2018 NISSAN ROGUE CROSSOVER GETS PROPILOT TECHNOLOGY FOR SL MODELS
Nissan followed up its redesign of its popular Rogue crossover with several midyear enhancements 2017, and the updates keep coming for 2018 with added technology that represents a step — albeit a baby one — to self-driving capability.
The system, dubbed ProPilot, is available on the top trim Rogue SL model as part of a $790 Platinum Package suite of features that also includes 19-inch wheels (replacing standard 18-inchers) and an electronic parking brake.
To activate ProPilot assist technology, you simply push a button on the right side of the steering wheel spoke, then set the desired speed for the adaptive cruise control for the system to kick in.
In addition to keeping your Rogue at a proper distance from the vehicle in front of you, ProPilot also gently helps keep you in your proper lane via a camera-based system that works in a variety of conditions.
Frankly, the technology isn’t all that ground-breaking. I have driven many vehicles that give you a warning, either by an annoying buzzer or by gently vibrating the driver’s seat, to let you know if you are drifting out of your lane, and even been in some will give your steering wheel a nudge to keep you aligned properly.
Those, however, were a bit too aggressive, and even ProPilot takes a bit of getting used to.
Probably the most important thing to note about the ProPilot Assist is the the word "assist." It does not turn the Rogue (or the Leaf) into a self-driving car.
You still must perform basic functions, like keeping your hands on the steering wheel and keeping track of traffic around you. You can’t haul out your cell phone and start dialing calls (though you can I guess if you have synced your phone through the Bluetooth system).
Frankly, other than the adaptive cruise control, I’m not sure I would opt to include ProPilot among the options I would pay extra for, especially with adaptive cruise control and lane departure warning now standard on the SL, but it's not like the cost runs into four figures.
It’s kind of like off-road capability. Even if you don’t use it, it’s nice to know it’s there.
Other changes to the Rogue for 2018 are NissanConnect with Apple CarPlay and Android Auto and an additional USB port to all trim levels (S, SV, and SL) and standard Intelligent Cruise Control, Lane Departure Warning, Intelligent Lane Intervention and Automatic Emergency Braking with Pedestrian Detection for the SL grade.
S and SV trims also get some revised features and colors.
All three are powered by a 2.5-liter, 4-cylinder engine that is rated at 170 horsepower and 175 pound-feet of torque and mated with — dare we say it? — a continuously variable transmission.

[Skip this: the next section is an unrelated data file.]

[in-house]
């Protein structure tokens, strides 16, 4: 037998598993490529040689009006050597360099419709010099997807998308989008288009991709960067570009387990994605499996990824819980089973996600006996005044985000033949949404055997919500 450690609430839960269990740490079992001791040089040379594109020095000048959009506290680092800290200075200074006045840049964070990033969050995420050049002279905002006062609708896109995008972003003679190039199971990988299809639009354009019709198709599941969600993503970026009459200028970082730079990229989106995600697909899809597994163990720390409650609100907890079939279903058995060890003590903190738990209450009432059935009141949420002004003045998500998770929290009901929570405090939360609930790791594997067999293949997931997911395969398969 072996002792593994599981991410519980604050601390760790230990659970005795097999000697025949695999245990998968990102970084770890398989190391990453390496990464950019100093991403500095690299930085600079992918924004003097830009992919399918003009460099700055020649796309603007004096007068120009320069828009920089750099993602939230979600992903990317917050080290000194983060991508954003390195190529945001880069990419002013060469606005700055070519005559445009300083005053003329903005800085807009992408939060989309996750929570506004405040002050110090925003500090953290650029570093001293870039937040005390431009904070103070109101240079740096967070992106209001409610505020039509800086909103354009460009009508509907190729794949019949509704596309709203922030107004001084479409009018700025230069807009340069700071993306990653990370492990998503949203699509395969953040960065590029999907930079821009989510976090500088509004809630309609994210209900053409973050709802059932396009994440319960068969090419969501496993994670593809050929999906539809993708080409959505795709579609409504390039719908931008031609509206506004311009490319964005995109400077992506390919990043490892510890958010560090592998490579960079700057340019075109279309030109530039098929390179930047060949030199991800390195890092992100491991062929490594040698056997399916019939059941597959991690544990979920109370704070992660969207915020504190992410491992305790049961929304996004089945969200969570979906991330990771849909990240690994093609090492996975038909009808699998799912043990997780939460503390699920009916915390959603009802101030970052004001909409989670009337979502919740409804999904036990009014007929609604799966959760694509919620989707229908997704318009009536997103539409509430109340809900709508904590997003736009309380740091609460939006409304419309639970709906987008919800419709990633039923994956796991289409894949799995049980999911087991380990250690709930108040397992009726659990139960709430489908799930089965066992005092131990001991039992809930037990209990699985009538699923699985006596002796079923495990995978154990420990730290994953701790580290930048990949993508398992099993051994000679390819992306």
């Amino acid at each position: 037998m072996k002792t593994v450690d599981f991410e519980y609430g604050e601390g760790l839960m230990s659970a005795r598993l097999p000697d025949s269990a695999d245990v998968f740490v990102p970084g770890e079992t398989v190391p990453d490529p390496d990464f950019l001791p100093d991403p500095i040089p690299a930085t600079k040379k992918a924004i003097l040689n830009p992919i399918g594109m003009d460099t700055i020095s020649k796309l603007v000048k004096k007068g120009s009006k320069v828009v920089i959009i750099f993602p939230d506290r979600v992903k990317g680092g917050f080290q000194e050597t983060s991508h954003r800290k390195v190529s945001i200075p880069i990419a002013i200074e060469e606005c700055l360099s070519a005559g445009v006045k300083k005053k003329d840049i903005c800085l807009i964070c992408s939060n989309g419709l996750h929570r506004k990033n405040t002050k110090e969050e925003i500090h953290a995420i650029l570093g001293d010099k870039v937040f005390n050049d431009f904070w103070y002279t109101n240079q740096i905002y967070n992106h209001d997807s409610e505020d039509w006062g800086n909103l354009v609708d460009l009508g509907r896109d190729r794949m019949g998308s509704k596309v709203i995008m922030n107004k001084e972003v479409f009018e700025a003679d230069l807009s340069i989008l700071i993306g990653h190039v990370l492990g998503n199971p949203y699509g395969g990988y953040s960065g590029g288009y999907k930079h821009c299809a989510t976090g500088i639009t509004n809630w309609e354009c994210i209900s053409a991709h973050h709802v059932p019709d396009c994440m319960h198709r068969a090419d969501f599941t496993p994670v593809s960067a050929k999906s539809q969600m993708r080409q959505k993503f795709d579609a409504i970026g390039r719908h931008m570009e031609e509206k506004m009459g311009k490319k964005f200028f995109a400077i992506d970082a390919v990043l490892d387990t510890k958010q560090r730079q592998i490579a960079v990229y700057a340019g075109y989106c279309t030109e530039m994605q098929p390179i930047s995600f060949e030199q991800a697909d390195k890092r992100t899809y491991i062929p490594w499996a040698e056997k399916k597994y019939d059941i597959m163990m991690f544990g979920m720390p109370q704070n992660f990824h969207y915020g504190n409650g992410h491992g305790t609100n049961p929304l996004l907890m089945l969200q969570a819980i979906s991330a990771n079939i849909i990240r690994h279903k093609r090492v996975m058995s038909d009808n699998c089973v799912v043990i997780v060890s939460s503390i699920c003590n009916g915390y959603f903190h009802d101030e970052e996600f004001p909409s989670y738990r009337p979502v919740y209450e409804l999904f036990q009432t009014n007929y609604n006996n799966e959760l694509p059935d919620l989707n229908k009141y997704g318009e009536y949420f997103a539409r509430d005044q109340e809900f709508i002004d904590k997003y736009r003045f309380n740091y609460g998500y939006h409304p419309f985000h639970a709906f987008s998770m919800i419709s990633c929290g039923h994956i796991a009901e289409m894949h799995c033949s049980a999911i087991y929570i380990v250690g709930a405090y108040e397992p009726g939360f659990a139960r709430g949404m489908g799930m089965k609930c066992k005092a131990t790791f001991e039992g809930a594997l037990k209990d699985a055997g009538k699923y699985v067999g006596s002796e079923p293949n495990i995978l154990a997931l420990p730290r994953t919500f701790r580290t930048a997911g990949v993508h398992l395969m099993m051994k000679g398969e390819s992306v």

Those are good figures and, according to the government, you will spend zero, yes zero, more dollars on fuel costs over a five-year period for the Rogue over other compact crossovers/SUVs.
But, thanks to that CVT, the fun driving quotient is very low.
The Rogue’s other qualities, however, weigh heavily in its favor.
The cabin design is very pleasing to the eye and the materials first-rate. Put an analog clock in the middle of the center stack and slap on Infiniti badging and it very easily could match up to offerings from its upscale siblings.
Price for the Rogue starts at $25,395 (including $975 destination and delivery) for front-wheel-drive S models. The SL with all-wheel drive starts at $33,385, and the SV trims sit in between. Hybrid models start at $27,615 for FWD and go up to $38,885 for SL models with AWD.
What I liked about the 2018 Nissan Rogue SL: The well-trimmed cabin is roomy and comfortable, and there's nice storage space (39.3 cubic feet) in the back with the elimination of the third row seating. The technology is plentiful and user friendly, especially for us non-geeks. And the exterior appearance doesn't take a backseat to any other vehicle.
What I didn't like about the 2018 Nissan Rogue SL: Nissan has refined the CVT to a fine point, but there is one thing it can't get away from. It's still a CVT. Whatever the engine might deliver in the way of performance, the CVT takes away from it.
Would I buy the 2018 Nissan Rogue SL? I basically have struck two vehicle types off my list of potential purchases: Plugin hybrids and vehicles with CVTs. Thankfully, this isn’t a plugin. If those features don't bother you, and you don't care about sporty performance in a crossover, then yes, the Rogue is a good choice. I might even overlook that it has a CVT next time I go vehicle shopping.